Updating nintendo wii
The Wii Menu (known internally as the System Menu) is the name of the user interface for the Wii game console, and it is the first thing to be seen when the system boots up.
Similar to many other video game consoles, the Wii is not only about games.
Additionally this can force an upgrade by requiring the player to perform the update, without which the new game cannot be played. Brawl and Mario Kart Wii) have come with specific extra updates, such as being able to receive posts from game-specific addresses, so, regardless of the version of the installed software, it will install an update.
and not to be confused with "i OS", the operating system of Apple's i Phones and i Pads), which run on a separate ARM architecture processor to other Wii software (nicknamed Starlet by the Wii homebrew community, as it is physically located inside the graphics chip, the Hollywood, so it is a small part of Hollywood.).
For example, it is possible to install applications such as Netflix to stream media (without requiring a disc) on the Wii.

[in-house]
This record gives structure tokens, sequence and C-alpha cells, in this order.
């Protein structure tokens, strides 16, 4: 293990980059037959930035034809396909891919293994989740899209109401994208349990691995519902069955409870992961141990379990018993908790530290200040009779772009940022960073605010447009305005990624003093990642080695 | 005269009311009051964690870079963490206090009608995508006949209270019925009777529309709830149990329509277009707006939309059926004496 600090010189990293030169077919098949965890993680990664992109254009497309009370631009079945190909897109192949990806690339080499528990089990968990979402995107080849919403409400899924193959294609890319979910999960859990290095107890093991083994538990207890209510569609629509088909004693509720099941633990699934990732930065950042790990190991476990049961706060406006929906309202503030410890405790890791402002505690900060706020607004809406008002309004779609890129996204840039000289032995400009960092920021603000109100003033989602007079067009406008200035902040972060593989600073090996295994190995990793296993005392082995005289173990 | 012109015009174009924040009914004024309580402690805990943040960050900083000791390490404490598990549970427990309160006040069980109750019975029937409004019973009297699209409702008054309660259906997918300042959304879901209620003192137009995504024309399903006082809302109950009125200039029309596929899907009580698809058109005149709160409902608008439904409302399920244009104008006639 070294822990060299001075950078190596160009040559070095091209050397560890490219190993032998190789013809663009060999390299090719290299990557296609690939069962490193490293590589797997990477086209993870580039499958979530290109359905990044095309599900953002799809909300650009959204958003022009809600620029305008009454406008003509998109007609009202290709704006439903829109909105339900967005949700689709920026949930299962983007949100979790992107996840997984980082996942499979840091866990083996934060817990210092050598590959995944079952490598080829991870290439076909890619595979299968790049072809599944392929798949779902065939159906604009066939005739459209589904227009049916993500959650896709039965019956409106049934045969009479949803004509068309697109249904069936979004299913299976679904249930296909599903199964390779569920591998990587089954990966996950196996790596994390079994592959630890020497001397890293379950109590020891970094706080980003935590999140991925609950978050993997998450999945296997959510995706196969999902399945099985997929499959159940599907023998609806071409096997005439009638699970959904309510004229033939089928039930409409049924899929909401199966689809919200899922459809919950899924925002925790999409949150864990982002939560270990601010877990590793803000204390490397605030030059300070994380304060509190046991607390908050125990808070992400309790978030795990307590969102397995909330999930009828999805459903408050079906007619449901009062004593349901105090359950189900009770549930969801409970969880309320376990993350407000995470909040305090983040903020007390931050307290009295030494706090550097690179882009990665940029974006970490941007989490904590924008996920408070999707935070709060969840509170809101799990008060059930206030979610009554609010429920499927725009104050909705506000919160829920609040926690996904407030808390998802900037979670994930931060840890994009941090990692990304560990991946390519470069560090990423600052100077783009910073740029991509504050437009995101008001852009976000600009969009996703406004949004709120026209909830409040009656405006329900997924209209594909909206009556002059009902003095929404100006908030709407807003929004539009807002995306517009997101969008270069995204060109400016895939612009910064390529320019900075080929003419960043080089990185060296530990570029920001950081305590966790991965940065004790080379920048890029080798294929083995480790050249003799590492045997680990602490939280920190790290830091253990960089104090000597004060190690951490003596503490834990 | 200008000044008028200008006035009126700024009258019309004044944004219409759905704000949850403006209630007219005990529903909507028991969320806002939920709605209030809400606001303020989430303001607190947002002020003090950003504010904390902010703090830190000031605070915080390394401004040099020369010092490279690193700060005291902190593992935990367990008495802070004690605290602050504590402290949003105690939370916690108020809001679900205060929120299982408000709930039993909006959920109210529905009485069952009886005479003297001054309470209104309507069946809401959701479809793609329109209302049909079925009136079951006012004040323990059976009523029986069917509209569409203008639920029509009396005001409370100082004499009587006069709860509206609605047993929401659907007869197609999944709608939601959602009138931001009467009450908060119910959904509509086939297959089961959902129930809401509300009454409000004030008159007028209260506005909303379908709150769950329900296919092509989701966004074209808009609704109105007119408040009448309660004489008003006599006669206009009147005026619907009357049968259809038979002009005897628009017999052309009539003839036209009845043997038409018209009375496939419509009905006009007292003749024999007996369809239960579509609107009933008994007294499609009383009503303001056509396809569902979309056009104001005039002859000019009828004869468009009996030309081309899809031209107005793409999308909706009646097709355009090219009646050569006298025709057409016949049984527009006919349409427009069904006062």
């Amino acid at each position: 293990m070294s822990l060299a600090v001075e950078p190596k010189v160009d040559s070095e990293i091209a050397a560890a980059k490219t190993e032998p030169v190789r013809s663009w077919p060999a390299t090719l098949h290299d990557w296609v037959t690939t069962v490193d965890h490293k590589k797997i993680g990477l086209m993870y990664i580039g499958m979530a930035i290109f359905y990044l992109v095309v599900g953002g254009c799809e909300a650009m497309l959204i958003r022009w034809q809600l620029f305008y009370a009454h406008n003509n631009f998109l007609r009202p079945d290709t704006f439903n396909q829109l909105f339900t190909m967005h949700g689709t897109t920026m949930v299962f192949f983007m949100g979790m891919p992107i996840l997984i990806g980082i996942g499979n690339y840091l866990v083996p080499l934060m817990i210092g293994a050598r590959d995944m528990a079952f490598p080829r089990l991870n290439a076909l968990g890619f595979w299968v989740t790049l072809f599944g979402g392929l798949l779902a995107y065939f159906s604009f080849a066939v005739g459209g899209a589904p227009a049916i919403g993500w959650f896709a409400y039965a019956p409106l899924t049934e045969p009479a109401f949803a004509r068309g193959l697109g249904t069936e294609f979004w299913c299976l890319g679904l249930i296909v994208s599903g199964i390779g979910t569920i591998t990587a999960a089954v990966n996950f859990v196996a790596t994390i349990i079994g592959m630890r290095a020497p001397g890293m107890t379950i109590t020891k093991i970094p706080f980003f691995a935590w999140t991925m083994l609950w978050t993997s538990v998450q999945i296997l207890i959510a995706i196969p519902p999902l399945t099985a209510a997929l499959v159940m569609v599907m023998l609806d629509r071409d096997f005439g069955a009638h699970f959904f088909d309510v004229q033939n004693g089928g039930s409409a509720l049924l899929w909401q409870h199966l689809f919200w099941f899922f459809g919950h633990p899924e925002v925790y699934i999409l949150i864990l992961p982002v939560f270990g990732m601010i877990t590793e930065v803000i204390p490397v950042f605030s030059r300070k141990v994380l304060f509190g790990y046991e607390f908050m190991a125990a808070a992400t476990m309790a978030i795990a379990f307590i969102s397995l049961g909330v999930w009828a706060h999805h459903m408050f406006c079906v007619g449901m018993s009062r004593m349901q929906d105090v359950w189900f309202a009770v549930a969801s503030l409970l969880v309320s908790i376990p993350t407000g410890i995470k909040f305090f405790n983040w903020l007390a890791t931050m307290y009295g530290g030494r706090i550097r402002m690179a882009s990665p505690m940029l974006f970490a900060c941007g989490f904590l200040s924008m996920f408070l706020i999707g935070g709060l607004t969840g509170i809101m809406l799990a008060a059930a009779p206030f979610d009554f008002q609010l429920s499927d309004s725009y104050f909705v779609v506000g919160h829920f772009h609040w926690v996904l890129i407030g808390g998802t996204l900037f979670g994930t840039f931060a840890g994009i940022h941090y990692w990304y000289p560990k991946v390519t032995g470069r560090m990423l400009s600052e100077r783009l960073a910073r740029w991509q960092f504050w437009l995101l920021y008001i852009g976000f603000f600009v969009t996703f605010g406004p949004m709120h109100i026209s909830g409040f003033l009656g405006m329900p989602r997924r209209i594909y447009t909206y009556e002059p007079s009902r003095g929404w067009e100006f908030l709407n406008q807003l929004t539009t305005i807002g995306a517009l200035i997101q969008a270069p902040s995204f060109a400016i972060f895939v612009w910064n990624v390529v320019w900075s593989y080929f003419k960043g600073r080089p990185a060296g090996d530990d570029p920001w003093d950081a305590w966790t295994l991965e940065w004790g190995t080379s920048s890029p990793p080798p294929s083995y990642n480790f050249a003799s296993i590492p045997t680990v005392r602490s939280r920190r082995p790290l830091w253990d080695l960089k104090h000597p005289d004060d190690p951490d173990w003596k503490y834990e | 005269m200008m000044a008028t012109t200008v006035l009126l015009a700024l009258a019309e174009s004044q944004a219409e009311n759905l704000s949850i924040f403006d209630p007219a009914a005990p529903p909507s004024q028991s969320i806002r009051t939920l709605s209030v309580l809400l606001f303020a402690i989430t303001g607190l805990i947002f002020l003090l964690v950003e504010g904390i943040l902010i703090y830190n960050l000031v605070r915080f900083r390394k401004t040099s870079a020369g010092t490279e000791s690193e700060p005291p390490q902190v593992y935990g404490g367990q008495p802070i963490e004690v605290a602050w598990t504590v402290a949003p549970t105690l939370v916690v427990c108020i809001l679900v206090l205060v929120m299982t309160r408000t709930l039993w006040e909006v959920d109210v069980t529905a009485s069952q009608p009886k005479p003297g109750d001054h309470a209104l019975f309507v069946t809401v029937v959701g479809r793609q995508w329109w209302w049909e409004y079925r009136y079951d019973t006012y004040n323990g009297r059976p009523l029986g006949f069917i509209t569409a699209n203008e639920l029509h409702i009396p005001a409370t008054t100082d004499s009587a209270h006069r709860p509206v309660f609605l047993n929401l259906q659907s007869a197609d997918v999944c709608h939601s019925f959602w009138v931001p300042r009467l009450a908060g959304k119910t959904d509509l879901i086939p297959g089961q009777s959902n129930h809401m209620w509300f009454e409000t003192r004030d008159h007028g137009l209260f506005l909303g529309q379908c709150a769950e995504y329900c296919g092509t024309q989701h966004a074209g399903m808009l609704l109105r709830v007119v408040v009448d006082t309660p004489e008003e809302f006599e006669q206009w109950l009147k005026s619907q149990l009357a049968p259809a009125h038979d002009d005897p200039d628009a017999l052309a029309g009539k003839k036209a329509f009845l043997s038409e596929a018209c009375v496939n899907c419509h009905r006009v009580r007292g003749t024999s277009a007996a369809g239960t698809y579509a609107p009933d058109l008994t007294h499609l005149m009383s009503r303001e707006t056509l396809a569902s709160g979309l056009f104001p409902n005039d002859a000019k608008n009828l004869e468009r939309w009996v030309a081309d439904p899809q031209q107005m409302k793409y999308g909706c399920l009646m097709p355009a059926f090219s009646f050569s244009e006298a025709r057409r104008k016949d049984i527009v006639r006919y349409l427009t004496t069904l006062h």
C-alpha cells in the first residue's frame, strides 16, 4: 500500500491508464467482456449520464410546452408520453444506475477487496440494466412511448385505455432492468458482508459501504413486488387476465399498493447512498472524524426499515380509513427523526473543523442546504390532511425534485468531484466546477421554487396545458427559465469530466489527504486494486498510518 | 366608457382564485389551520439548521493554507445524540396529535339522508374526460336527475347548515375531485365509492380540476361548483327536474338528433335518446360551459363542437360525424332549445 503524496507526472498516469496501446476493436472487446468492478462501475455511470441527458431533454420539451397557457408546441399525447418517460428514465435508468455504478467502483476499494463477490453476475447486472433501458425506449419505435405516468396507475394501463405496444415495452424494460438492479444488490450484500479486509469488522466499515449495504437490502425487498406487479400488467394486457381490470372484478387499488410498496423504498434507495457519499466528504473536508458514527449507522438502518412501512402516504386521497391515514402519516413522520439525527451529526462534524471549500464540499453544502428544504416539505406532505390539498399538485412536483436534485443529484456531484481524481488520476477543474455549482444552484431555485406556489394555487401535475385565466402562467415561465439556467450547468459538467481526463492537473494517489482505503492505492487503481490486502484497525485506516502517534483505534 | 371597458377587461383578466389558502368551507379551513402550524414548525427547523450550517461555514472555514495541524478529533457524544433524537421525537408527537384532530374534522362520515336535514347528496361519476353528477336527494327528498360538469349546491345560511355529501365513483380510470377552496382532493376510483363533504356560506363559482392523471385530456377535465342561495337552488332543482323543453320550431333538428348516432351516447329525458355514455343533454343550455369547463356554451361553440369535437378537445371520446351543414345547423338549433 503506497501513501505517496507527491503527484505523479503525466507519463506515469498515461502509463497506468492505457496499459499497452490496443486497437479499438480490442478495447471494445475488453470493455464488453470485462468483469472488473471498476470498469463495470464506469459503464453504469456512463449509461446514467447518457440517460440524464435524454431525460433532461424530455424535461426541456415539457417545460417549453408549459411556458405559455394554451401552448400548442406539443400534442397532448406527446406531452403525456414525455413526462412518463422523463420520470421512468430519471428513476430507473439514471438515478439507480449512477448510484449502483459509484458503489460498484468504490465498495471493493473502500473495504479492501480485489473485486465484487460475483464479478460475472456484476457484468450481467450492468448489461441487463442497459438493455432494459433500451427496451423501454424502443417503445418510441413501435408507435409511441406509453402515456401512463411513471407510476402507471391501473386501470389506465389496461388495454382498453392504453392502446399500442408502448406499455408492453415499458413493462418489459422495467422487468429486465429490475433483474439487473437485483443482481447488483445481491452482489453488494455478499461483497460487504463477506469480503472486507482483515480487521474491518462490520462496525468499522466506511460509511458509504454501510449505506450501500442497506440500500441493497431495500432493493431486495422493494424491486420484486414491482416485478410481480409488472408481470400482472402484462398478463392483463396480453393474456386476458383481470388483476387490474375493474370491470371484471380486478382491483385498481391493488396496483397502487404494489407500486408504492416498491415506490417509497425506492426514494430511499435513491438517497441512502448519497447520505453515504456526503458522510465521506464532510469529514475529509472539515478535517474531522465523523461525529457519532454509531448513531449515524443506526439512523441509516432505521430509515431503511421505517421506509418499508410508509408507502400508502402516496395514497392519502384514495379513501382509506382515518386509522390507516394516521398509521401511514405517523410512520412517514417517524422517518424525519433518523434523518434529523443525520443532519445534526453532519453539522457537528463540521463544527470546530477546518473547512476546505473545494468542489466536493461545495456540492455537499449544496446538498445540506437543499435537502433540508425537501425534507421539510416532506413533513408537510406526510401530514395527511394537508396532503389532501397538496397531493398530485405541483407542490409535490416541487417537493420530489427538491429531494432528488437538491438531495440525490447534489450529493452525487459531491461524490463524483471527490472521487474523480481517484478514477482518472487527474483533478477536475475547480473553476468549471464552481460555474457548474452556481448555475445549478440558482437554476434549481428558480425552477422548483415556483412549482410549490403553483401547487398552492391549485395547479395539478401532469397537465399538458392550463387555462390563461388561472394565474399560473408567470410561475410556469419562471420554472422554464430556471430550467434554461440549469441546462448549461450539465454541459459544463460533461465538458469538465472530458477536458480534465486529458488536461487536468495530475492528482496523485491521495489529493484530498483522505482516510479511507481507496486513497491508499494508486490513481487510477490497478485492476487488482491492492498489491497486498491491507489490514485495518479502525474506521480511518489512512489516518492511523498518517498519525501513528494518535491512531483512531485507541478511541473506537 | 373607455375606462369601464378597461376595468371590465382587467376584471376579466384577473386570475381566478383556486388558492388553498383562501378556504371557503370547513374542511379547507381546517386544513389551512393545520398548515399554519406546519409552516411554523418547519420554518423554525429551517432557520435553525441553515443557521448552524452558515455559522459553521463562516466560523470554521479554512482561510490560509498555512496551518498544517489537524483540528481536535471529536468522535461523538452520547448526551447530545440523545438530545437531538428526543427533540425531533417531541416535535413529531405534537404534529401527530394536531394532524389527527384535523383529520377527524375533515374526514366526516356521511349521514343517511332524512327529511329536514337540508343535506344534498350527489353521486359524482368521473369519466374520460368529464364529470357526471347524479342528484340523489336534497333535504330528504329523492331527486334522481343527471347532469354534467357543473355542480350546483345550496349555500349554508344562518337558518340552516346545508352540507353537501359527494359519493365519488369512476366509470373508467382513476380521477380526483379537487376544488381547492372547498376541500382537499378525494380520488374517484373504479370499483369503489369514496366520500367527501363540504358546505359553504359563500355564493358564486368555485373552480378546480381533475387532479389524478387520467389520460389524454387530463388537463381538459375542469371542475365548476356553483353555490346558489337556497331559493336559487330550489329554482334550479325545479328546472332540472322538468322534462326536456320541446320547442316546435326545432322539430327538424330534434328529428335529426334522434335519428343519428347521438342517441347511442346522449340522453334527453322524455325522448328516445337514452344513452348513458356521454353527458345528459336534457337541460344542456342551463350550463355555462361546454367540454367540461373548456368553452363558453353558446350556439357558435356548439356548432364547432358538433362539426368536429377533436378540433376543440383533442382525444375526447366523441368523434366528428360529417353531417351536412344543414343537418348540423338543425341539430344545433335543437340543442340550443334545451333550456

The Wii Menu let users access both game and no-game functions through built-in applications called Channels, which are designed to represent television channels.
When the software is run, the IOS that is hardcoded gets loaded by the Wii, which then loads the software itself.
If that IOS does not exist on the Wii, in the case of disc-based software, it gets installed automatically (after the user is prompted).
But sometimes system updates contain updates for individual channels, and in some cases, as with the Shopping Channel, you cannot use that channel without the update. If you are running the final Wii OS version 4.3, then you probably shouldn't have to worry about system updates adversely affecting your Wii.Nintendo created this system so that new updates would not unintentionally break compatibility with older games, but it does have the side effect that it uses up space on the Wii's internal NAND Flash memory.IOSes are referred to by their number, which can theoretically be between 0 and 254, although many numbers are skipped, presumably being development versions that were never completed. The only time an IOS is not running is when the Wii enters Game Cube backward compatibility mode, during which the Wii runs a variant of IOS specifically for Game Cube games, MIOS which contains a modified version of the Game Cube's IPL The system provides a graphical interface to the Wii's abilities.This is why some updates do not result in a change of the version number: the System Menu itself is not updated, only (for example) IOSes and channels.As a side effect, this means it is impossible for Nintendo to implement any functions that would affect the games themselves, for example an in-game system menu (similar to the Xbox 360's in-game Dashboard or the Play Station 3's in-game XMB).